Tuesday, October 27, 2009

Aristotle on the Right to Bear Arms

In Book II, chapter 8 of Politics Aristotle describes the city of Hippodamus, the son of Euryphon. Aristotle credits Hippodamus with the invention of the art of planning of cities. As well, Aristotle says that he was "the first person not a statesman who made inquiries about the best form of government."

In critiquing the city that Hippodamus proposed, which was to be of 10,000 citizens divided among artisans, farmers and warriors, Aristotle writes:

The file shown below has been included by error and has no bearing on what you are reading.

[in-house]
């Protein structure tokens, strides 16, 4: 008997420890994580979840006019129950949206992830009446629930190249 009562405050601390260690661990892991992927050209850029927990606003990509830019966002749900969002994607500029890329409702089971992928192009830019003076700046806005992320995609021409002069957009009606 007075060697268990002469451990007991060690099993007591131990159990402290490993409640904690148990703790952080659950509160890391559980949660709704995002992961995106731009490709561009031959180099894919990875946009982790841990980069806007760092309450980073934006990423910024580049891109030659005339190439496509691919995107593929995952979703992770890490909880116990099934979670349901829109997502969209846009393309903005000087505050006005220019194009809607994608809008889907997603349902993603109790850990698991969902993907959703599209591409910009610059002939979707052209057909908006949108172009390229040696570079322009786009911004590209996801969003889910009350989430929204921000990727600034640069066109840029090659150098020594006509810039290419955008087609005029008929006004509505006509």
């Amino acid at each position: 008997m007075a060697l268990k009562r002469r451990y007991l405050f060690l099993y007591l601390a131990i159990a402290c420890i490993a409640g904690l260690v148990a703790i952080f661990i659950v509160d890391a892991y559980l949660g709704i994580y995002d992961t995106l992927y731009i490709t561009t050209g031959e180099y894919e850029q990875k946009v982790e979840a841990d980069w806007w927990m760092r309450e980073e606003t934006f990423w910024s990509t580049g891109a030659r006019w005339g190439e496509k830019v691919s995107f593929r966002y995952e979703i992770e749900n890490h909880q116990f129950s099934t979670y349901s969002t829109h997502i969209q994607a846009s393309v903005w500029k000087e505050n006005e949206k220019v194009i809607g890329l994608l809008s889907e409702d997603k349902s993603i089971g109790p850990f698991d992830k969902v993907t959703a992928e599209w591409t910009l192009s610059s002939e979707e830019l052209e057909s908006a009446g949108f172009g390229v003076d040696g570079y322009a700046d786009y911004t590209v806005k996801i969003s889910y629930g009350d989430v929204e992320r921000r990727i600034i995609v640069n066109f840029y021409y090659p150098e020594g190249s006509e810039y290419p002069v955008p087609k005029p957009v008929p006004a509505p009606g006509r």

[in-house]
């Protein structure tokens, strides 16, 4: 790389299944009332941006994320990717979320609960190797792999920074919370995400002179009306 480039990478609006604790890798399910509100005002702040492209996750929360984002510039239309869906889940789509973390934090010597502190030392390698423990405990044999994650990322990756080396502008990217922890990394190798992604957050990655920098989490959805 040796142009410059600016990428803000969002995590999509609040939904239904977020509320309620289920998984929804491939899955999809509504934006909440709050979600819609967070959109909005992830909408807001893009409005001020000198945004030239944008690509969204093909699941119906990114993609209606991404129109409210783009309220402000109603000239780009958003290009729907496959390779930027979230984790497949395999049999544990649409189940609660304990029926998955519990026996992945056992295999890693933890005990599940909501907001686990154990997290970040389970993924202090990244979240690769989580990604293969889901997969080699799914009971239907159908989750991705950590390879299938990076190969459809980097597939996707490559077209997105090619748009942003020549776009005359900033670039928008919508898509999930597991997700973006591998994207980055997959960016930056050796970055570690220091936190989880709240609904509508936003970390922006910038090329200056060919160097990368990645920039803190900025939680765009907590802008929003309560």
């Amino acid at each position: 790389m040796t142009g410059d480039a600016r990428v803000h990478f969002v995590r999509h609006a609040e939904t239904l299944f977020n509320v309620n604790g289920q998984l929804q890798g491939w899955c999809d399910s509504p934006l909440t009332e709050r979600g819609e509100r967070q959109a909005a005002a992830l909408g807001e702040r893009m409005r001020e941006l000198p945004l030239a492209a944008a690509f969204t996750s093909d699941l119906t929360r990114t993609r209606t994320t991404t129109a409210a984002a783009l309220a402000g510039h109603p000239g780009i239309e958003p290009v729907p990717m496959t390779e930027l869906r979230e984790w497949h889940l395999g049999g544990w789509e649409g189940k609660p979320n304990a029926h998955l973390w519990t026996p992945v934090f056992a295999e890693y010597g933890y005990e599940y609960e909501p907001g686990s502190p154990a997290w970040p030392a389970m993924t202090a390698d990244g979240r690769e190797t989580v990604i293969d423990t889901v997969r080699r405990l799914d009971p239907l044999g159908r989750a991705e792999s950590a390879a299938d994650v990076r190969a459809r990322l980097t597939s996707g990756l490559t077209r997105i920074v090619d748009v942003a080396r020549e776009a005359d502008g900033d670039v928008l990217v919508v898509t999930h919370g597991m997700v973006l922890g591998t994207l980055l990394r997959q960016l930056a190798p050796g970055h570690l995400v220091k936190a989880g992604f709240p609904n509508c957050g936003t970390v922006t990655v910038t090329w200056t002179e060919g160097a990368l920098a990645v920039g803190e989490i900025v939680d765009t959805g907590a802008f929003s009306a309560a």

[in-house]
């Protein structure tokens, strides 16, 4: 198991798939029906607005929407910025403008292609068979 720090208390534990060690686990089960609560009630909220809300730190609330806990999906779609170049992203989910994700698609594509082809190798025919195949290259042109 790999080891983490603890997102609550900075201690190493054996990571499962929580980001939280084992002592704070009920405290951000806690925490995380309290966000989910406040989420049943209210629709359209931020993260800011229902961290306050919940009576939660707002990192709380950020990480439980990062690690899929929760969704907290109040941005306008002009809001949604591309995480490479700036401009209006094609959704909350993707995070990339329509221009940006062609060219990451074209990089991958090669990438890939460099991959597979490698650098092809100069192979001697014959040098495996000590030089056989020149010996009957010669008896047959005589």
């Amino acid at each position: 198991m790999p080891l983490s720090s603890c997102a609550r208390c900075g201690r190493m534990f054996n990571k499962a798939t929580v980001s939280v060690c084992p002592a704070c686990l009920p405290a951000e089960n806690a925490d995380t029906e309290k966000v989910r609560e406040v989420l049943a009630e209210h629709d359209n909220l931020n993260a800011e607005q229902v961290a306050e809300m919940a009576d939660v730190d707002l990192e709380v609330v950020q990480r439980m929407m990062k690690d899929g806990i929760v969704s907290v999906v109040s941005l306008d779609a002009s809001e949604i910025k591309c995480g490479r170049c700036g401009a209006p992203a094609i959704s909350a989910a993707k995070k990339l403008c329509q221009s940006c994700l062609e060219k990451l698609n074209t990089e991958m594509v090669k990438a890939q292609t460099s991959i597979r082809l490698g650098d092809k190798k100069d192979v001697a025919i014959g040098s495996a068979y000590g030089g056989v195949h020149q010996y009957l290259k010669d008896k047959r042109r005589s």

"The first of these proposals to which objection may be taken is the threefold division of the citizens. The artisans and the husbandmen, and the warriors, all have a share in government. But the husbandmen have no arms, and the artisans neither arms nor land, and therefore they become all but slaves of the warrior class. That they should share in all the offices is an impossibility; for generals and guardians of the citizens, and nearly all the principal magistrates, must be taken from the class of those who carry arms. Yet, if the two other classes have no share in the government, how can they be loyal citizens? It may be said that those who have arms must necessarily be masters of both the other classes, but this is not so easily accomplished unless they are numerous; and if they are, why should the other classes share in government at all..."

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